The Francisco Estuary (SFE) is an important nursery habitat for leopard sharks (Triakis semifasciata), whose population has experienced an extreme decline in recent years. Previous studies have attributed the collapse of pelagic fish communities in the SFE to a change in nitrate/ammonium levels, as 38 wastewater treatment facilities discharge wastewater effluent into the SFE. This study aims to investigate whether these high levels of pollution are affecting leopard shark dietary and migratory behaviors. The team will also characterize the species’ life history diversity within California’s northern population by leveraging stable isotope analysis (SIA) and compound specific SIA of amino acids (CSIA-AA).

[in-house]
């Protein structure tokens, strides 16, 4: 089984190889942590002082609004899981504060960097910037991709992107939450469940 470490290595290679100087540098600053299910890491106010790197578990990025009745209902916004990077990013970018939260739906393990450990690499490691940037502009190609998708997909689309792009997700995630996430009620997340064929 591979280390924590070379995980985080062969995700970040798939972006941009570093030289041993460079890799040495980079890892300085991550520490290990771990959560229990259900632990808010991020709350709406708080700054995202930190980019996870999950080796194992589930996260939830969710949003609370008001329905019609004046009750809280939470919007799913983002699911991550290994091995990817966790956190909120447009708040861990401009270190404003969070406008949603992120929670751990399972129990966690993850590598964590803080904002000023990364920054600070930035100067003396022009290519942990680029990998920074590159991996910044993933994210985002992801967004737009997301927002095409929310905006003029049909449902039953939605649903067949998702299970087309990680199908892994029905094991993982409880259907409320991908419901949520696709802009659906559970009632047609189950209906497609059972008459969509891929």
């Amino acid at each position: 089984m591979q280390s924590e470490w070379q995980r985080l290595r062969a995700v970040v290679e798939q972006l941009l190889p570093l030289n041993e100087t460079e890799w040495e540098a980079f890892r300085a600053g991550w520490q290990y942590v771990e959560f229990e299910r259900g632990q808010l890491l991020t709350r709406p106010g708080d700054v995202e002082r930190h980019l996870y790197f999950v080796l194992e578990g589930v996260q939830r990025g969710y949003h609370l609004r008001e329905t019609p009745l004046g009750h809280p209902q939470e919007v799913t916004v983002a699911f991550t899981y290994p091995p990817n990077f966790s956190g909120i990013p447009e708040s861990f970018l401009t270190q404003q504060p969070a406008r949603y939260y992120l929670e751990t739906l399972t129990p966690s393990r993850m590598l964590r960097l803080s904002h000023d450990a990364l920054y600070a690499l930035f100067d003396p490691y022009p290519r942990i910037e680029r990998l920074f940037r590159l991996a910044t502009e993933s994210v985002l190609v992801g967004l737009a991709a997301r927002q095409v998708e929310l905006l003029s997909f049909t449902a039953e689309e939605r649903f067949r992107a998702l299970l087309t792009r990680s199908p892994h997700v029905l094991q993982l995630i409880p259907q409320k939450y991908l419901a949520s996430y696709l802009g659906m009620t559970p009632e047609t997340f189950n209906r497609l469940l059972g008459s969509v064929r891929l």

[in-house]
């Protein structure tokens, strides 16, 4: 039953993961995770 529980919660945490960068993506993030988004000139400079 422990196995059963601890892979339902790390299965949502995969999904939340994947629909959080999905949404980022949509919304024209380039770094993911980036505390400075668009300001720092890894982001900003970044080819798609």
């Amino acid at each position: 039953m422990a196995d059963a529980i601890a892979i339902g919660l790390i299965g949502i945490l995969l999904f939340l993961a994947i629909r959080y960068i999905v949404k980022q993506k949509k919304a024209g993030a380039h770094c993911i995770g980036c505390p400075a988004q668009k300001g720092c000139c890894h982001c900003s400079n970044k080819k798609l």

Stable isotope ecology follows the age old saying, “you are what you eat.” When animals consume their prey, the chemistry (i.e., stable isotope composition) gets incorporated into the predator’s tissues. To study leopard shark ecology in the heavily human altered SFE, the team will use stable isotopes in tissue (e.g. teeth, vertebrae, and eye lenses) to track movement and trophic interactions over seasons and the development of young.
Bulk SIA and CSIA-AA of tissues will highlight inter- and intra-population differences in leopard shark diet and habitat preference, as well as how the sharks change based on those ecological preferences.